Latest

North Korean Missiles Pose Threat To US, Warns Top Military Official

The Commander of the U.S. Army forces, Gen. Vincent Brooks, has said that North Korea’s missiles post a physical threat to the United States. 

Cnn.com report:

Brooks’s comments to the Center for Strategic and International Studies come amidst increased threats and harsh rhetoric from Pyongyang.

Soon after the U.S. ambassador to South Korea suffered a knife attack in Seoul Wednesday night, North Korea called the assault “punishment” for U.S. behavior. And earlier this week, the North Korean Foreign Minister told a forum in Geneva that his country was prepared to unleash a pre-emptive strike on the U.S. to deter what the North sees as an increasing military threat from Washington.

Meanwhile, a recent report by 38 North, a website that closely follows developments on the Korean peninsula, warned that Pyongyang could be in a position to expand its stockpile to as many as 100 weapons by 2020.

Brooks acknowledged that it would be “difficult to surmise” exactly how far North Korea has advanced its missile capability, but he said the program’s development underscores the need to remain engaged in the region and collaborate and train with allied militaries like South Korea’s.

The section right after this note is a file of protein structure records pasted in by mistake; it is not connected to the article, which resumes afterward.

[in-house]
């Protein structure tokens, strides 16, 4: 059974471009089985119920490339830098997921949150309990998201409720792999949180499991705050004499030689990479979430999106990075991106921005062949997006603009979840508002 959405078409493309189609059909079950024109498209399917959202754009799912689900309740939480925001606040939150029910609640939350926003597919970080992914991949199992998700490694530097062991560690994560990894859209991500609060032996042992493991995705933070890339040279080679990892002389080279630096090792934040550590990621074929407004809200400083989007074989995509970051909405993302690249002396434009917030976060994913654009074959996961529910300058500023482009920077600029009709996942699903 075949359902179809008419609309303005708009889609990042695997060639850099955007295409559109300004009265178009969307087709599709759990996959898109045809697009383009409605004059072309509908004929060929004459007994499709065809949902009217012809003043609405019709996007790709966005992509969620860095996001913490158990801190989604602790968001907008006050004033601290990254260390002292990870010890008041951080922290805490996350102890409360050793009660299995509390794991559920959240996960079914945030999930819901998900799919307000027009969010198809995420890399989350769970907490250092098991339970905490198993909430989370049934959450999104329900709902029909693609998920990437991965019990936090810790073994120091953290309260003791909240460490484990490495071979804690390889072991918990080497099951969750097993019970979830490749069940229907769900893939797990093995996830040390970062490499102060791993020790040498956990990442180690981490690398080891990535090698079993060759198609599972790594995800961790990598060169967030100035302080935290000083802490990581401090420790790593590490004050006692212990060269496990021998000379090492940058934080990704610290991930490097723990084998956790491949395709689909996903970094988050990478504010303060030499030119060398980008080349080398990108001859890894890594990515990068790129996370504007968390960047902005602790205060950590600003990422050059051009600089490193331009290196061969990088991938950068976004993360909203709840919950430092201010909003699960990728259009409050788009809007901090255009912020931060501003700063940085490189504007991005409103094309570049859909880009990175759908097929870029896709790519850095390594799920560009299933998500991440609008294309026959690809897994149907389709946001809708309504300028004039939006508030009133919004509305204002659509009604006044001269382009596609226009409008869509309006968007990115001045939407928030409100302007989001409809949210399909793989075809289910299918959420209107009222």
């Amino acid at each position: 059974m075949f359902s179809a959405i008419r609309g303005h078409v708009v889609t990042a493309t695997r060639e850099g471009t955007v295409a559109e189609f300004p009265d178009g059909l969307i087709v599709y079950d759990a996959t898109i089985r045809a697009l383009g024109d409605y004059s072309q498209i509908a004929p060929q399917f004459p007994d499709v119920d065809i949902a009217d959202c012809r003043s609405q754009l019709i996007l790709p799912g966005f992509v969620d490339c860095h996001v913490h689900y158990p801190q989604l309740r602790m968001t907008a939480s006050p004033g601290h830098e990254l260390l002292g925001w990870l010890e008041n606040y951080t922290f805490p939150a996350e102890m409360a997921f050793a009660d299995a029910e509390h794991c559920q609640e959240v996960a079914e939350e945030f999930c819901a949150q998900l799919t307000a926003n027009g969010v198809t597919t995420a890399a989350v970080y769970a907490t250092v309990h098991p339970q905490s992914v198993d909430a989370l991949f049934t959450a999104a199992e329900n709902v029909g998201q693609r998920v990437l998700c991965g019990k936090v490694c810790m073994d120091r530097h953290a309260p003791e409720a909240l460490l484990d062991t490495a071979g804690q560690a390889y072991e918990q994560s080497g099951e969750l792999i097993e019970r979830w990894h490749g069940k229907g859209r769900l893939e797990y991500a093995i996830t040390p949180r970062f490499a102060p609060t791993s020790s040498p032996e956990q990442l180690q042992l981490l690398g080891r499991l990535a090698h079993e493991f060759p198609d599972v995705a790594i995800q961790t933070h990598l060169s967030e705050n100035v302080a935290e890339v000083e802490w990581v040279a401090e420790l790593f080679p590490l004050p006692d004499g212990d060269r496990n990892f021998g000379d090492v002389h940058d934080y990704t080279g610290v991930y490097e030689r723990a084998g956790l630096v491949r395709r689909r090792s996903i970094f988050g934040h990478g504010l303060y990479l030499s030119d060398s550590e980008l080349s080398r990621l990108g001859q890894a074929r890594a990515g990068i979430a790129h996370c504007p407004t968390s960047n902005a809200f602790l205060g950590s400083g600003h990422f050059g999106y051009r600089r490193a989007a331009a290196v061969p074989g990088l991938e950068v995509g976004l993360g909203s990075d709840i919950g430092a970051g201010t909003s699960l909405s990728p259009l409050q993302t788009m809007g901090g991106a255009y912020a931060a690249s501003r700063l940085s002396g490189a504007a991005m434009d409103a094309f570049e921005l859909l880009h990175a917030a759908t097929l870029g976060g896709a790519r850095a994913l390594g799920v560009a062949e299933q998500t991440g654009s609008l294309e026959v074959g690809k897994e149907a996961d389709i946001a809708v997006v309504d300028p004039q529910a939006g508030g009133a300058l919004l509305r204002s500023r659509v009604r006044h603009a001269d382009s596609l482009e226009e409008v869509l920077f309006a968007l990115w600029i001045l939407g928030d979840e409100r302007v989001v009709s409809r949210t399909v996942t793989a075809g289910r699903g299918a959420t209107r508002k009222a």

South Korean police say the motive for the attack on U.S. Ambassador Mark Lippert was to stop the current joint U.S.-South Korea military exercises and to improve North-South Korean relations. The State Department said Thursday it could not ascribe a motive at this point.

In the statement referring to the attack as punishment, North Korea said that “while the anti-U.S. sentiment is rising in South Korea, this incident is the reflection of South Korean condemning the U.S. and sign of protest,” according to KCNA, the country’s official news agency.

The annual training exercise got underway earlier this week, and also includes forces from Australia, Canada, Denmark, France and the U.K.

While the parties continue dialogue with North Korea in search of a diplomatic opening with Pyongyang, Brooks maintained that such exercises are necessary in order to maintain a ready posture in the case of an unprovoked attack by the North.

Brooks said continued missile and nuclear tests by North Korea only serve to perpetuate a tense situation that could lead to a dangerous confrontation.

“This is not helpful, and it’s creating a greater potential for miscalculation,” he warned.